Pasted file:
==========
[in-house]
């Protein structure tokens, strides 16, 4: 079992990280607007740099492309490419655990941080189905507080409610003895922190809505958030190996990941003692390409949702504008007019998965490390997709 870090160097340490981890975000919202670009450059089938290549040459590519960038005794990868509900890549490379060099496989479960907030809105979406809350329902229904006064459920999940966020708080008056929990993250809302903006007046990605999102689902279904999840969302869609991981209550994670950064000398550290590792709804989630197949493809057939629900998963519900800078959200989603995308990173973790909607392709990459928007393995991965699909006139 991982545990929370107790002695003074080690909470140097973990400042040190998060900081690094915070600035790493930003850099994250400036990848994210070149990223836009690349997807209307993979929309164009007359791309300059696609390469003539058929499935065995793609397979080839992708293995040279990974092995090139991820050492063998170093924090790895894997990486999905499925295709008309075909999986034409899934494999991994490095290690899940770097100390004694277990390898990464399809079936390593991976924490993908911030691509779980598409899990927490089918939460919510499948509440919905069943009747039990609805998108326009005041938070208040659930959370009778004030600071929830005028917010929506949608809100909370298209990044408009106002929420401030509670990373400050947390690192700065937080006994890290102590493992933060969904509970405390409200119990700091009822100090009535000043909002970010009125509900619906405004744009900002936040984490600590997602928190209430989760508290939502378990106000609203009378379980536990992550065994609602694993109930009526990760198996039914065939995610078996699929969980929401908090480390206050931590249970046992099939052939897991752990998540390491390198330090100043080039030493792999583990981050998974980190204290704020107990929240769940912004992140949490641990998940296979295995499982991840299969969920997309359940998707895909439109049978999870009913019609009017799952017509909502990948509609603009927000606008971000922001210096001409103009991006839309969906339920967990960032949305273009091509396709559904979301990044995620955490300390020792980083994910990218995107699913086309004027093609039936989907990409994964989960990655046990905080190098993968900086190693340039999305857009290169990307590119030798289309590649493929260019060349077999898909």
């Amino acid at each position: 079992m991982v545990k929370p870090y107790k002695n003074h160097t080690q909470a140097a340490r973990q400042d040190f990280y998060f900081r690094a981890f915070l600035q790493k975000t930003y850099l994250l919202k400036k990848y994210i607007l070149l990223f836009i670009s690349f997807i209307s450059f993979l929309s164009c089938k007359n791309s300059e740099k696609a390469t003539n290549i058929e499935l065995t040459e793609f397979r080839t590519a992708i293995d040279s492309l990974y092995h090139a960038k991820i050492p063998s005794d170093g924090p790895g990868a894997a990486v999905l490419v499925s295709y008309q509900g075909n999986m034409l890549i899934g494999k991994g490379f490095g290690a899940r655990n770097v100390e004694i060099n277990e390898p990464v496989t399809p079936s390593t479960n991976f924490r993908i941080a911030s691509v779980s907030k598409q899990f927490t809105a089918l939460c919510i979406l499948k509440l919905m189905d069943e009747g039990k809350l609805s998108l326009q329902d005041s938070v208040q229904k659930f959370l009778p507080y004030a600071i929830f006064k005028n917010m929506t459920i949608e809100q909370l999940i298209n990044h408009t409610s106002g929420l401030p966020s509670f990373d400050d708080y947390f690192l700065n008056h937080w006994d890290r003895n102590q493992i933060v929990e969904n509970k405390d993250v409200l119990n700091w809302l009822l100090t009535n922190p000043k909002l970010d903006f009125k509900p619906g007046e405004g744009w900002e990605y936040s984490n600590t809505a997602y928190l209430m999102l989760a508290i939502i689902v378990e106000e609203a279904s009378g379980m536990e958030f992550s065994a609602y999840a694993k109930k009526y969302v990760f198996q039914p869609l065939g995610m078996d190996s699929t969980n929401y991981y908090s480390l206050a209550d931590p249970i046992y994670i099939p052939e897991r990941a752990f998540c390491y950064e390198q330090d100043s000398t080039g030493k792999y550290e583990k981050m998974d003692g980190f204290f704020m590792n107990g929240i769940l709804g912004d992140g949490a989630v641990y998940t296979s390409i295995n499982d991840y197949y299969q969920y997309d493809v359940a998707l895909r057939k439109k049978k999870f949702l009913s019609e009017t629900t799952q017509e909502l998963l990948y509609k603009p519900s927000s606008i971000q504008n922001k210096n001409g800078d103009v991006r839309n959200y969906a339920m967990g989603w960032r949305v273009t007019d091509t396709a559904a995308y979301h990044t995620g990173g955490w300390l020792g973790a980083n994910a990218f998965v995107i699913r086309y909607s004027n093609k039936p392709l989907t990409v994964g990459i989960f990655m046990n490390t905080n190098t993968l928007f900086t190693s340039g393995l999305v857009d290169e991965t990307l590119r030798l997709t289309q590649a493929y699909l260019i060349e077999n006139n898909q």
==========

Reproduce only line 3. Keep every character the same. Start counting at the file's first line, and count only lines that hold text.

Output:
């Amino acid at each position: 079992m991982v545990k929370p870090y107790k002695n003074h160097t080690q909470a140097a340490r973990q400042d040190f990280y998060f900081r690094a981890f915070l600035q790493k975000t930003y850099l994250l919202k400036k990848y994210i607007l070149l990223f836009i670009s690349f997807i209307s450059f993979l929309s164009c089938k007359n791309s300059e740099k696609a390469t003539n290549i058929e499935l065995t040459e793609f397979r080839t590519a992708i293995d040279s492309l990974y092995h090139a960038k991820i050492p063998s005794d170093g924090p790895g990868a894997a990486v999905l490419v499925s295709y008309q509900g075909n999986m034409l890549i899934g494999k991994g490379f490095g290690a899940r655990n770097v100390e004694i060099n277990e390898p990464v496989t399809p079936s390593t479960n991976f924490r993908i941080a911030s691509v779980s907030k598409q899990f927490t809105a089918l939460c919510i979406l499948k509440l919905m189905d069943e009747g039990k809350l609805s998108l326009q329902d005041s938070v208040q229904k659930f959370l009778p507080y004030a600071i929830f006064k005028n917010m929506t459920i949608e809100q909370l999940i298209n990044h408009t409610s106002g929420l401030p966020s509670f990373d400050d708080y947390f690192l700065n008056h937080w006994d890290r003895n102590q493992i933060v929990e969904n509970k405390d993250v409200l119990n700091w809302l009822l100090t009535n922190p000043k909002l970010d903006f009125k509900p619906g007046e405004g744009w900002e990605y936040s984490n600590t809505a997602y928190l209430m999102l989760a508290i939502i689902v378990e106000e609203a279904s009378g379980m536990e958030f992550s065994a609602y999840a694993k109930k009526y969302v990760f198996q039914p869609l065939g995610m078996d190996s699929t969980n929401y991981y908090s480390l206050a209550d931590p249970i046992y994670i099939p052939e897991r990941a752990f998540c390491y950064e390198q330090d100043s000398t080039g030493k792999y550290e583990k981050m998974d003692g980190f204290f704020m590792n107990g929240i769940l709804g912004d992140g949490a989630v641990y998940t296979s390409i295995n499982d991840y197949y299969q969920y997309d493809v359940a998707l895909r057939k439109k049978k999870f949702l009913s019609e009017t629900t799952q017509e909502l998963l990948y509609k603009p519900s927000s606008i971000q504008n922001k210096n001409g800078d103009v991006r839309n959200y969906a339920m967990g989603w960032r949305v273009t007019d091509t396709a559904a995308y979301h990044t995620g990173g955490w300390l020792g973790a980083n994910a990218f998965v995107i699913r086309y909607s004027n093609k039936p392709l989907t990409v994964g990459i989960f990655m046990n490390t905080n190098t993968l928007f900086t190693s340039g393995l999305v857009d290169e991965t990307l590119r030798l997709t289309q590649a493929y699909l260019i060349e077999n006139n898909q």